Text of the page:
PH still among most dangerous countries for journalists
The Philippines still ranks among the deadliest countries in the world for journalists, according to a global watchdog that looked into the rates of unsolved journalist killings across the globe in the past year.
According to the Committee to Protect Journalists’ (CPJ) Global Impunity Index 2022, the Philippines is still the seventh most dangerous country in the world for journalists, trailing conflict-ridden countries like Somalia, Syria, Iraq, South Sudan and Afghanistan.
It is also the second country—after Mexico—with the most number of murders of journalists despite democratically elected governments.
The index is based on the number of unsolved journalist murders as a percentage of each country’s population. Only those with five or more unsolved cases are included in the index.
In the Philippines’ case, at least 13 journalists’ murders still remain unsolved as of 2022, including the deaths of radio commentators Renato Blanco and Percival Mabasa within the first two months of President Marcos’ administration.
The CPJ report, which covered Sept. 1, 2012, to Aug. 31, 2022, noted that while Mr. Marcos’ election “brought hope of a shift away from outgoing President Rodrigo Duterte’s campaign of intimidation and harassment of the press,” the continued killings “raised fears that the culture of violence and impunity will endure.”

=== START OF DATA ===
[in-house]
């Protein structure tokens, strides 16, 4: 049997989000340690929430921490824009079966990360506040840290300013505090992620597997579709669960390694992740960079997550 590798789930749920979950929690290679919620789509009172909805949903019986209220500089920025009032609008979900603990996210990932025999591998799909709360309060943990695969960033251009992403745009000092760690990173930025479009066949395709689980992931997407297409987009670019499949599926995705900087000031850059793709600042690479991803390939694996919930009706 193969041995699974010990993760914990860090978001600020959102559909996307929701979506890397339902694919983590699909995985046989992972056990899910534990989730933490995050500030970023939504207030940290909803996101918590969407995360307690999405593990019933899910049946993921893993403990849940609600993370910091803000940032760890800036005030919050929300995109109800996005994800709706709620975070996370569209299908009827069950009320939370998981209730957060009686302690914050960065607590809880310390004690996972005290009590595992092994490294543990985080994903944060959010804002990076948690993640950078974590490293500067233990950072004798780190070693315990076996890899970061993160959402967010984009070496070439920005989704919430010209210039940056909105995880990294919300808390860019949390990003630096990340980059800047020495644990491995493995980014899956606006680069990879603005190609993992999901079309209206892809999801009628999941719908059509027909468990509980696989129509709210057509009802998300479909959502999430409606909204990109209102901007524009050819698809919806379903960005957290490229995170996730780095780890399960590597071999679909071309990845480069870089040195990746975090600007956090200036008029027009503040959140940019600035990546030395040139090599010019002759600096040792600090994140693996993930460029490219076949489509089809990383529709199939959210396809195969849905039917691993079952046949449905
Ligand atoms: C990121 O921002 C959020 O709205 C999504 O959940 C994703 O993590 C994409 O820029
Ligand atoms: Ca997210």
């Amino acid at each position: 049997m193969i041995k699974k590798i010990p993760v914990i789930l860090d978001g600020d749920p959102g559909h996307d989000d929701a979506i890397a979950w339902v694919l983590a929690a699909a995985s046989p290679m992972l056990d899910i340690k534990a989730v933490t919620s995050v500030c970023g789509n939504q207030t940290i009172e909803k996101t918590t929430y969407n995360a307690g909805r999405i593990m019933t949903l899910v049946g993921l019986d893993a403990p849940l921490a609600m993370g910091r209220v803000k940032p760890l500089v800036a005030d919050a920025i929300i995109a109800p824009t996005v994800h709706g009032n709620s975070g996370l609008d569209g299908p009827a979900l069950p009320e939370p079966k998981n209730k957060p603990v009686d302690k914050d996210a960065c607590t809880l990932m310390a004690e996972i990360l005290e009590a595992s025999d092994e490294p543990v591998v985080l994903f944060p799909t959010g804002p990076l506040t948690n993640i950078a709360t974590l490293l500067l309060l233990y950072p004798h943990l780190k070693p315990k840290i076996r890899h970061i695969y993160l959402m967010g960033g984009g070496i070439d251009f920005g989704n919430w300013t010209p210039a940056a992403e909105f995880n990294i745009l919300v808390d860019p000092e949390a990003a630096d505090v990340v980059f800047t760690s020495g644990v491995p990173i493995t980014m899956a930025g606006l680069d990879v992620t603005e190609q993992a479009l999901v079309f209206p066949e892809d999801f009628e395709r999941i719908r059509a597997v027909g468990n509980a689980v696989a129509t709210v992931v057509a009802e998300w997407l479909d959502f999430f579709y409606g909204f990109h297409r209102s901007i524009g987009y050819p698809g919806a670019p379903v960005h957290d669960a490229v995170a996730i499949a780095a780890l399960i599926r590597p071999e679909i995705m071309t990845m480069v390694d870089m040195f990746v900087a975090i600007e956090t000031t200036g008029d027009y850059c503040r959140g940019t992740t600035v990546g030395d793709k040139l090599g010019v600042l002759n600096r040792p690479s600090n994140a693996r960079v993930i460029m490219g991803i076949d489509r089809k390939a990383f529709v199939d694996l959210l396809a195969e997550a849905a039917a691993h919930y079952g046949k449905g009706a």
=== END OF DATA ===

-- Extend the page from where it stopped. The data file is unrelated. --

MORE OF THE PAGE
But the Philippines is not an isolated case. Worldwide, the vast majority of killers of journalists continue to get away with murder, the CPJ said.
In nearly 80 percent of the 263 cases of journalist killings, no one has been held to account while governments show little interest in finding the perpetrators.
Somalia remains the worst offender in the index for the eighth straight year. Myanmar (eighth on the index) made its first appearance in years after the killing of three journalists who had photographed protests against the junta and were later arrested and killed in custody.
In 2020, CPJ noted that the Philippines already improved following the landmark convictions of those involved in the murder of 58 people, including 32 media workers, in the Maguindanao massacre of November 2009.
But with the continuing grim numbers, the National Union of Journalists of the Philippines again called on the Marcos administration to address the continuing culture of violence against journalists.
The Department of Justice (DOJ), for its part, assured the public that it would continue to investigate and prosecute cases involving work-related killings and harassment of Filipino journalists.
“We understand the importance of good journalism and we will take concrete steps in protecting those that simply want to keep the government and its officials in check. It is a right we must respect and preserve,” said DOJ spokesperson Mico Clavano in a message to reporters.
PH still among world’s worst countries in prosecuting killers of journalists
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